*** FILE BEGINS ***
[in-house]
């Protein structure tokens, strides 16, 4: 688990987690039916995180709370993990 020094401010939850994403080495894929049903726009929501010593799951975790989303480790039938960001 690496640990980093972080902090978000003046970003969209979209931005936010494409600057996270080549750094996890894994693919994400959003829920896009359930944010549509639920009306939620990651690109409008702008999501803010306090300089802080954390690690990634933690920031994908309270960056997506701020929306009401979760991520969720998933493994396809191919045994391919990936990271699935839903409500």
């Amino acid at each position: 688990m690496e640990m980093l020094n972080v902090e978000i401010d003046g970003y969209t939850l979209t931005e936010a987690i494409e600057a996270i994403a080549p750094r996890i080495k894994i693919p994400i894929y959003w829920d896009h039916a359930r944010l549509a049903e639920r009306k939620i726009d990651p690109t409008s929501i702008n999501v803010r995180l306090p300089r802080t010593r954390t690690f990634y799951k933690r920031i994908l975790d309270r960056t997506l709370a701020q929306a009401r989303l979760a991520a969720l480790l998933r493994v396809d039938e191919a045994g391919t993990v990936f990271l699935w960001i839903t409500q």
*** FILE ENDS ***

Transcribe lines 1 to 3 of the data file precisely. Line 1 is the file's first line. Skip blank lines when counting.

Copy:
[in-house]
């Protein structure tokens, strides 16, 4: 688990987690039916995180709370993990 020094401010939850994403080495894929049903726009929501010593799951975790989303480790039938960001 690496640990980093972080902090978000003046970003969209979209931005936010494409600057996270080549750094996890894994693919994400959003829920896009359930944010549509639920009306939620990651690109409008702008999501803010306090300089802080954390690690990634933690920031994908309270960056997506701020929306009401979760991520969720998933493994396809191919045994391919990936990271699935839903409500």
């Amino acid at each position: 688990m690496e640990m980093l020094n972080v902090e978000i401010d003046g970003y969209t939850l979209t931005e936010a987690i494409e600057a996270i994403a080549p750094r996890i080495k894994i693919p994400i894929y959003w829920d896009h039916a359930r944010l549509a049903e639920r009306k939620i726009d990651p690109t409008s929501i702008n999501v803010r995180l306090p300089r802080t010593r954390t690690f990634y799951k933690r920031i994908l975790d309270r960056t997506l709370a701020q929306a009401r989303l979760a991520a969720l480790l998933r493994v396809d039938e191919a045994g391919t993990v990936f990271l699935w960001i839903t409500q």